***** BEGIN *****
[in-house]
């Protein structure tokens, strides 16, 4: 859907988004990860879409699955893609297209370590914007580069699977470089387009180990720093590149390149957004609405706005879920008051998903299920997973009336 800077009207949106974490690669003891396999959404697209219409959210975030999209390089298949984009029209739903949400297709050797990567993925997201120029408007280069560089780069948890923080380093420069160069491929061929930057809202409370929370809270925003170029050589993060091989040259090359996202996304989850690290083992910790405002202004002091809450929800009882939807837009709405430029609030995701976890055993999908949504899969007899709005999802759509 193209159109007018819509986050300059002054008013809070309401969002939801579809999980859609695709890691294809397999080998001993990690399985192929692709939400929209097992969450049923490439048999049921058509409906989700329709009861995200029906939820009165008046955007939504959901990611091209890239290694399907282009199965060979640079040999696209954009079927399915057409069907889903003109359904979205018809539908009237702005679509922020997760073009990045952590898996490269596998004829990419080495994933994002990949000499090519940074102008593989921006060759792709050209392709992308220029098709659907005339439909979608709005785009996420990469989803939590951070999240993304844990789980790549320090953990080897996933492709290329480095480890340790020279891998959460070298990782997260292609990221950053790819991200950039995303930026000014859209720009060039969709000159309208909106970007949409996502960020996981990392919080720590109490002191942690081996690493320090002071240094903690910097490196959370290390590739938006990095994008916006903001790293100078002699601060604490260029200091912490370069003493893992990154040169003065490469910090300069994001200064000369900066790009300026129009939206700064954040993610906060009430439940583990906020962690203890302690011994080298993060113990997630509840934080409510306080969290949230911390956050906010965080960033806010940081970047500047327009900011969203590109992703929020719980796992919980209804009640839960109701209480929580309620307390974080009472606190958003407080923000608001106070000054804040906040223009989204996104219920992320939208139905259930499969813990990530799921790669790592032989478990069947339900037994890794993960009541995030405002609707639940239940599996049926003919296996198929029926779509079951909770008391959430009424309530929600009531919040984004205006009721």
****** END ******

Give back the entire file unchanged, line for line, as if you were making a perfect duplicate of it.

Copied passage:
[in-house]
């Protein structure tokens, strides 16, 4: 859907988004990860879409699955893609297209370590914007580069699977470089387009180990720093590149390149957004609405706005879920008051998903299920997973009336 800077009207949106974490690669003891396999959404697209219409959210975030999209390089298949984009029209739903949400297709050797990567993925997201120029408007280069560089780069948890923080380093420069160069491929061929930057809202409370929370809270925003170029050589993060091989040259090359996202996304989850690290083992910790405002202004002091809450929800009882939807837009709405430029609030995701976890055993999908949504899969007899709005999802759509 193209159109007018819509986050300059002054008013809070309401969002939801579809999980859609695709890691294809397999080998001993990690399985192929692709939400929209097992969450049923490439048999049921058509409906989700329709009861995200029906939820009165008046955007939504959901990611091209890239290694399907282009199965060979640079040999696209954009079927399915057409069907889903003109359904979205018809539908009237702005679509922020997760073009990045952590898996490269596998004829990419080495994933994002990949000499090519940074102008593989921006060759792709050209392709992308220029098709659907005339439909979608709005785009996420990469989803939590951070999240993304844990789980790549320090953990080897996933492709290329480095480890340790020279891998959460070298990782997260292609990221950053790819991200950039995303930026000014859209720009060039969709000159309208909106970007949409996502960020996981990392919080720590109490002191942690081996690493320090002071240094903690910097490196959370290390590739938006990095994008916006903001790293100078002699601060604490260029200091912490370069003493893992990154040169003065490469910090300069994001200064000369900066790009300026129009939206700064954040993610906060009430439940583990906020962690203890302690011994080298993060113990997630509840934080409510306080969290949230911390956050906010965080960033806010940081970047500047327009900011969203590109992703929020719980796992919980209804009640839960109701209480929580309620307390974080009472606190958003407080923000608001106070000054804040906040223009989204996104219920992320939208139905259930499969813990990530799921790669790592032989478990069947339900037994890794993960009541995030405002609707639940239940599996049926003919296996198929029926779509079951909770008391959430009424309530929600009531919040984004205006009721």